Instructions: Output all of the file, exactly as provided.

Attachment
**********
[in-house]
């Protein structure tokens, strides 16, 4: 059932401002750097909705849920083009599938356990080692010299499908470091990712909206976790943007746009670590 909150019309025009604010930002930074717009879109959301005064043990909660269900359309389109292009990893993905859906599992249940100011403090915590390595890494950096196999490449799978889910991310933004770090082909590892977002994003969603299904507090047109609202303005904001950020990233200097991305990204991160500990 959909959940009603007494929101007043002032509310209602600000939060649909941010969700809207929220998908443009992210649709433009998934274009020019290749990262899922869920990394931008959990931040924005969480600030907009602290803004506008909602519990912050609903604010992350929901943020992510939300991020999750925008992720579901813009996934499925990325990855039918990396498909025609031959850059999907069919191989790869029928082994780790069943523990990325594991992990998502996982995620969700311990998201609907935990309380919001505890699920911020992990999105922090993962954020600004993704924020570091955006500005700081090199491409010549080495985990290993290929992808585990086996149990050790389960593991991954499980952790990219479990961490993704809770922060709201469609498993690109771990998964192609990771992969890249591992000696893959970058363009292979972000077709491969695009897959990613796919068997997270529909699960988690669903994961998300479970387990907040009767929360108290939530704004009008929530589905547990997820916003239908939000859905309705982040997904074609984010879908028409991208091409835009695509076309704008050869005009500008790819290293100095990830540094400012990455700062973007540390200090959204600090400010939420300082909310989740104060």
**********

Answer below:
[in-house]
């Protein structure tokens, strides 16, 4: 059932401002750097909705849920083009599938356990080692010299499908470091990712909206976790943007746009670590 909150019309025009604010930002930074717009879109959301005064043990909660269900359309389109292009990893993905859906599992249940100011403090915590390595890494950096196999490449799978889910991310933004770090082909590892977002994003969603299904507090047109609202303005904001950020990233200097991305990204991160500990 959909959940009603007494929101007043002032509310209602600000939060649909941010969700809207929220998908443009992210649709433009998934274009020019290749990262899922869920990394931008959990931040924005969480600030907009602290803004506008909602519990912050609903604010992350929901943020992510939300991020999750925008992720579901813009996934499925990325990855039918990396498909025609031959850059999907069919191989790869029928082994780790069943523990990325594991992990998502996982995620969700311990998201609907935990309380919001505890699920911020992990999105922090993962954020600004993704924020570091955006500005700081090199491409010549080495985990290993290929992808585990086996149990050790389960593991991954499980952790990219479990961490993704809770922060709201469609498993690109771990998964192609990771992969890249591992000696893959970058363009292979972000077709491969695009897959990613796919068997997270529909699960988690669903994961998300479970387990907040009767929360108290939530704004009008929530589905547990997820916003239908939000859905309705982040997904074609984010879908028409991208091409835009695509076309704008050869005009500008790819290293100095990830540094400012990455700062973007540390200090959204600090400010939420300082909310989740104060």